Hugh Pickens writes: "The Wall Street Journal reports that TerraPower, an energy start-up backed by Microsoft co-founder Bill Gates, is in discussions with Toshiba Corp. to develop a small-scale nuclear reactor that would represent a long-term bet to make nuclear power safer and cheaper. Toshiba confirmed it is in preliminary discussions with TerraPower, a unit of Intellectual Ventures, a patent-holding concern partially funded by Gates and Toshiba spokesman Keisuke Ohmori says the two sides are talking about how they could collaborate on nuclear technology although discussions are still in early stages and that nothing has been decided on investment or development. TerraPower has publicly said its Traveling Wave Reactor could run for decades on depleted uranium without refueling (PDF) or removing spent fuel from the device. The reactor, the company has said, could be safer, cheaper and more socially acceptable than today's reactors. Gates's recent focus on nuclear power has been fueled by an interest in developing new power systems for developing countries where he says that new energy solutions are needed to combat climate change. Terrapower faces a lengthy, multi-year process to get its “traveling wave” reactor concept reviewed by regulators but if TerraPower succeeds in advancing its plans, it could provide an alternative blueprint for the nuclear industry at a time when new reactors may be coming online."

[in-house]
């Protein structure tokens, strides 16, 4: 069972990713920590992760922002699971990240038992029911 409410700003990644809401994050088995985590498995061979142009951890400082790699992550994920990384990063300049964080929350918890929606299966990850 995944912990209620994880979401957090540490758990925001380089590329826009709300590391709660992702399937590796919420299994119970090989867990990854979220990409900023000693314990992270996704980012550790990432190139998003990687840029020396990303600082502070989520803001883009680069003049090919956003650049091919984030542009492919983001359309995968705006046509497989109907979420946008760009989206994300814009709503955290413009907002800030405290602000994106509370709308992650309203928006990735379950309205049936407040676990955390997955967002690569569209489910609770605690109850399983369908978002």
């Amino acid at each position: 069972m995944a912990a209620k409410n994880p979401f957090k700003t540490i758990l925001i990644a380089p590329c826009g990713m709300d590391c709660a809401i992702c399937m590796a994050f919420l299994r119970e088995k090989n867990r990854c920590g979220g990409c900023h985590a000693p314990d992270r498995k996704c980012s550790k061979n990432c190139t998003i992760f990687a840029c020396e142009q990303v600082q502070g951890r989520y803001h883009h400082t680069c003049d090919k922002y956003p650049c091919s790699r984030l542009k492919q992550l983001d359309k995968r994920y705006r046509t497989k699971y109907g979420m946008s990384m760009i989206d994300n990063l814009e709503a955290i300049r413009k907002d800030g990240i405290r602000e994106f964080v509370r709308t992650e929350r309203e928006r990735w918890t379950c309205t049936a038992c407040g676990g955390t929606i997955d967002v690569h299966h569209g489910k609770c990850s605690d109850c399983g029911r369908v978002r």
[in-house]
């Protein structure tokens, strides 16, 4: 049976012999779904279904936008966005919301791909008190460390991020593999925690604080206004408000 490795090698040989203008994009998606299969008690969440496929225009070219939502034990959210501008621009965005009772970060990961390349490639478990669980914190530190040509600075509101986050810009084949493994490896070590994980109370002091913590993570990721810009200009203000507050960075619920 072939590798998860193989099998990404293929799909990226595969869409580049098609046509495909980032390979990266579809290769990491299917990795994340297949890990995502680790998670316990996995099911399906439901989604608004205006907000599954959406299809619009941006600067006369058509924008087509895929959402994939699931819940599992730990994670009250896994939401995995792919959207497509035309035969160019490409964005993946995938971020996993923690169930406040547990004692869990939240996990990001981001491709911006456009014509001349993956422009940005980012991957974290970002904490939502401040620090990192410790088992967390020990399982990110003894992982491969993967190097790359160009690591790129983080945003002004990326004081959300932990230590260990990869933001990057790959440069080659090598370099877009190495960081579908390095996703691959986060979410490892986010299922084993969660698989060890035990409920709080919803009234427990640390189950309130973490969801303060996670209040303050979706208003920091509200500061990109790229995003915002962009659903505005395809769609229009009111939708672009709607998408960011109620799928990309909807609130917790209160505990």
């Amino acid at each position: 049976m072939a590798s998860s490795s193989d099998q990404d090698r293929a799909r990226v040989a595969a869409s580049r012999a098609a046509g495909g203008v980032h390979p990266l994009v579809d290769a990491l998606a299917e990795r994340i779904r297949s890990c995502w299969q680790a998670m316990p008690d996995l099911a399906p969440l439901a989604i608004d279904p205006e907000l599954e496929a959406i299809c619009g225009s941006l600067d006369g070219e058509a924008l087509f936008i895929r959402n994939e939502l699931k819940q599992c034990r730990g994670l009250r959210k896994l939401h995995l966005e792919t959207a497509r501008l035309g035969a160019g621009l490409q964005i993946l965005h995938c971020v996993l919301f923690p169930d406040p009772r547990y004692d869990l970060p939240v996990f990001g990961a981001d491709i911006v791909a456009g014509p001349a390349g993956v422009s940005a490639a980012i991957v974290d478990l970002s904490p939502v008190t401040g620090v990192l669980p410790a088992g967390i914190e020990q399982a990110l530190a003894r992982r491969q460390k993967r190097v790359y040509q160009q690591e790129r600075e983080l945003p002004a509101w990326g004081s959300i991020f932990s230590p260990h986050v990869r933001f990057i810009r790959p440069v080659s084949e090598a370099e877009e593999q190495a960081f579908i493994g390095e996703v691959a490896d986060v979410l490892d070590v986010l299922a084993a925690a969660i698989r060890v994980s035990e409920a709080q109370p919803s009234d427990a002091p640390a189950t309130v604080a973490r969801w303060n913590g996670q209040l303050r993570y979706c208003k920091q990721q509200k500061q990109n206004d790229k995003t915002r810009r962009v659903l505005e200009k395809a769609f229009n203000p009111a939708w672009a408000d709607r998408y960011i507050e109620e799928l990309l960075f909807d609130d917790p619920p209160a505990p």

Lanxon writes: Female games journalist and writer Katharine Fletcher has written a lengthy and largely positive editorial in Wired about the current state of girls in the video games industry — both from her own perspective as a games writer of presenter, and from that of the "simultaneously respected and lusted after games journalist Alex Sim-Wise, who expanded a successful career in modelling to include journalism." The article covers numerous ups and a couple of downs (one being "the PR rep who asked me at a hands-on game preview if my cameraman was going to film me 'pretending to play'"), but highlights the fact that in 2010 girl's in the game world are doing pretty well.
ffflala writes: James Randi, is the 81 year old founder of JREF who has debunked countless fraudulent claims of paranormal abilities, recently and publicly declared his homosexuality. Randi's announcement describes changes in cultural perception he has observed throughout his life.